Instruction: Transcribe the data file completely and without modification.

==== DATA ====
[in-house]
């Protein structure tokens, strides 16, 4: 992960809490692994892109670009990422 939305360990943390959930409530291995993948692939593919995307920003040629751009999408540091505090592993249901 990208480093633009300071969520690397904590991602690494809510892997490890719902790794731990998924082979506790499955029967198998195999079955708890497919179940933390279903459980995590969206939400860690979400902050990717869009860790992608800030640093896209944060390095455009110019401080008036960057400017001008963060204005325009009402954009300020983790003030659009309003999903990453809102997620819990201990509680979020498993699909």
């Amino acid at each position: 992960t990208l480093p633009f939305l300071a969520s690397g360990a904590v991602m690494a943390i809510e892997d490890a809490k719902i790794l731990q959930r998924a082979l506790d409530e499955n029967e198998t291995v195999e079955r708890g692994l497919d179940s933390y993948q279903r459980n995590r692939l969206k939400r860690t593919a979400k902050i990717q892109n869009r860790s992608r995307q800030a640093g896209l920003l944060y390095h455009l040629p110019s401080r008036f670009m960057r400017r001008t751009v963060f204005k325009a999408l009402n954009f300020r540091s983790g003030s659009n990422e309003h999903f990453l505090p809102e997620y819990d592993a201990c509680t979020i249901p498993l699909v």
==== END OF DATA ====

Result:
[in-house]
């Protein structure tokens, strides 16, 4: 992960809490692994892109670009990422 939305360990943390959930409530291995993948692939593919995307920003040629751009999408540091505090592993249901 990208480093633009300071969520690397904590991602690494809510892997490890719902790794731990998924082979506790499955029967198998195999079955708890497919179940933390279903459980995590969206939400860690979400902050990717869009860790992608800030640093896209944060390095455009110019401080008036960057400017001008963060204005325009009402954009300020983790003030659009309003999903990453809102997620819990201990509680979020498993699909």
């Amino acid at each position: 992960t990208l480093p633009f939305l300071a969520s690397g360990a904590v991602m690494a943390i809510e892997d490890a809490k719902i790794l731990q959930r998924a082979l506790d409530e499955n029967e198998t291995v195999e079955r708890g692994l497919d179940s933390y993948q279903r459980n995590r692939l969206k939400r860690t593919a979400k902050i990717q892109n869009r860790s992608r995307q800030a640093g896209l920003l944060y390095h455009l040629p110019s401080r008036f670009m960057r400017r001008t751009v963060f204005k325009a999408l009402n954009f300020r540091s983790g003030s659009n990422e309003h999903f990453l505090p809102e997620y819990d592993a201990c509680t979020i249901p498993l699909v």